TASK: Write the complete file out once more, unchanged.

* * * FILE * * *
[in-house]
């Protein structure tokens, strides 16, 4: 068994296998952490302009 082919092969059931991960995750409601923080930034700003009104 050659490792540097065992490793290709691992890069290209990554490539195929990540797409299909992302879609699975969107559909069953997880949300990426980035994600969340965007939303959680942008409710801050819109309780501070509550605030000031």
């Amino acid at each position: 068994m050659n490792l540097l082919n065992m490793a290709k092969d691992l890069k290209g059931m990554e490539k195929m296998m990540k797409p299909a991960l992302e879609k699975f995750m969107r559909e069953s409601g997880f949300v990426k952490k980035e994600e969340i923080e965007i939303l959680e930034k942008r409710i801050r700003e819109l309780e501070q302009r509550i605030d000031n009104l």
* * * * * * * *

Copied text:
[in-house]
């Protein structure tokens, strides 16, 4: 068994296998952490302009 082919092969059931991960995750409601923080930034700003009104 050659490792540097065992490793290709691992890069290209990554490539195929990540797409299909992302879609699975969107559909069953997880949300990426980035994600969340965007939303959680942008409710801050819109309780501070509550605030000031």
């Amino acid at each position: 068994m050659n490792l540097l082919n065992m490793a290709k092969d691992l890069k290209g059931m990554e490539k195929m296998m990540k797409p299909a991960l992302e879609k699975f995750m969107r559909e069953s409601g997880f949300v990426k952490k980035e994600e969340i923080e965007i939303l959680e930034k942008r409710i801050r700003e819109l309780e501070q302009r509550i605030d000031n009104l």